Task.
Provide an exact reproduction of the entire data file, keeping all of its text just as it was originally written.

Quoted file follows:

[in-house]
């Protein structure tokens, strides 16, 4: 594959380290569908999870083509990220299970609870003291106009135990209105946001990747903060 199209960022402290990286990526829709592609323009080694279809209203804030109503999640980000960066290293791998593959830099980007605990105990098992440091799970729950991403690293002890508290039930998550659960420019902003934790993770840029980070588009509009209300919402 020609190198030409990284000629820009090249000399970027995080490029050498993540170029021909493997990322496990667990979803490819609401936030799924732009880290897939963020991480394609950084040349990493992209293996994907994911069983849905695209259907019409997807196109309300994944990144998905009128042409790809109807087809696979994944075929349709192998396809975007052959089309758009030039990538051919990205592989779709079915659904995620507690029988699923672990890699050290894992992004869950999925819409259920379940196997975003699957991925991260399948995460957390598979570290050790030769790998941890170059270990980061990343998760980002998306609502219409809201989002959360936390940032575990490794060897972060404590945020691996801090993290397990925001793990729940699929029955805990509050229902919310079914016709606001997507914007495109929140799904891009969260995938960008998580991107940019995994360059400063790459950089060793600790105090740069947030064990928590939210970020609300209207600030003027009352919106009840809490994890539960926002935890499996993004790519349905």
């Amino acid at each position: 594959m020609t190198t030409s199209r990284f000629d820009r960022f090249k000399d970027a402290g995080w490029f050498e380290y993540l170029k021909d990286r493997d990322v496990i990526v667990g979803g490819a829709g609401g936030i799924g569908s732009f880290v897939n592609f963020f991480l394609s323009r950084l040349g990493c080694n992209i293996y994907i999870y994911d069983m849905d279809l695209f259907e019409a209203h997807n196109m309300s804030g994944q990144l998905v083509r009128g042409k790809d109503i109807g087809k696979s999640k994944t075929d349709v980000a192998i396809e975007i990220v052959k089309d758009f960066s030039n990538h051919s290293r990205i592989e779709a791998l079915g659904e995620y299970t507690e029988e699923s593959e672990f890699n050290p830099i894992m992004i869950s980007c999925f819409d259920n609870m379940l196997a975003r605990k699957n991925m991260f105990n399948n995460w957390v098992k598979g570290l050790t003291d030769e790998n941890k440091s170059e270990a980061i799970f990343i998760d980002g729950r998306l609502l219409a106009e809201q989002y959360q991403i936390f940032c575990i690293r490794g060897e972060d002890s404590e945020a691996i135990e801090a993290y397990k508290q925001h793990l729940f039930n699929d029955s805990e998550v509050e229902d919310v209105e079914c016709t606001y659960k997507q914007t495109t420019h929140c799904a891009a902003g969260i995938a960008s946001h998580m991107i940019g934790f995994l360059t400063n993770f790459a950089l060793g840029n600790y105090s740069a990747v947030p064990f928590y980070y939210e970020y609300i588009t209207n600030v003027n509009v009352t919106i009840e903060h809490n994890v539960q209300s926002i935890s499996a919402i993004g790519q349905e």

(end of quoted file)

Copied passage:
[in-house]
């Protein structure tokens, strides 16, 4: 594959380290569908999870083509990220299970609870003291106009135990209105946001990747903060 199209960022402290990286990526829709592609323009080694279809209203804030109503999640980000960066290293791998593959830099980007605990105990098992440091799970729950991403690293002890508290039930998550659960420019902003934790993770840029980070588009509009209300919402 020609190198030409990284000629820009090249000399970027995080490029050498993540170029021909493997990322496990667990979803490819609401936030799924732009880290897939963020991480394609950084040349990493992209293996994907994911069983849905695209259907019409997807196109309300994944990144998905009128042409790809109807087809696979994944075929349709192998396809975007052959089309758009030039990538051919990205592989779709079915659904995620507690029988699923672990890699050290894992992004869950999925819409259920379940196997975003699957991925991260399948995460957390598979570290050790030769790998941890170059270990980061990343998760980002998306609502219409809201989002959360936390940032575990490794060897972060404590945020691996801090993290397990925001793990729940699929029955805990509050229902919310079914016709606001997507914007495109929140799904891009969260995938960008998580991107940019995994360059400063790459950089060793600790105090740069947030064990928590939210970020609300209207600030003027009352919106009840809490994890539960926002935890499996993004790519349905």
């Amino acid at each position: 594959m020609t190198t030409s199209r990284f000629d820009r960022f090249k000399d970027a402290g995080w490029f050498e380290y993540l170029k021909d990286r493997d990322v496990i990526v667990g979803g490819a829709g609401g936030i799924g569908s732009f880290v897939n592609f963020f991480l394609s323009r950084l040349g990493c080694n992209i293996y994907i999870y994911d069983m849905d279809l695209f259907e019409a209203h997807n196109m309300s804030g994944q990144l998905v083509r009128g042409k790809d109503i109807g087809k696979s999640k994944t075929d349709v980000a192998i396809e975007i990220v052959k089309d758009f960066s030039n990538h051919s290293r990205i592989e779709a791998l079915g659904e995620y299970t507690e029988e699923s593959e672990f890699n050290p830099i894992m992004i869950s980007c999925f819409d259920n609870m379940l196997a975003r605990k699957n991925m991260f105990n399948n995460w957390v098992k598979g570290l050790t003291d030769e790998n941890k440091s170059e270990a980061i799970f990343i998760d980002g729950r998306l609502l219409a106009e809201q989002y959360q991403i936390f940032c575990i690293r490794g060897e972060d002890s404590e945020a691996i135990e801090a993290y397990k508290q925001h793990l729940f039930n699929d029955s805990e998550v509050e229902d919310v209105e079914c016709t606001y659960k997507q914007t495109t420019h929140c799904a891009a902003g969260i995938a960008s946001h998580m991107i940019g934790f995994l360059t400063n993770f790459a950089l060793g840029n600790y105090s740069a990747v947030p064990f928590y980070y939210e970020y609300i588009t209207n600030v003027n509009v009352t919106i009840e903060h809490n994890v539960q209300s926002i935890s499996a919402i993004g790519q349905e």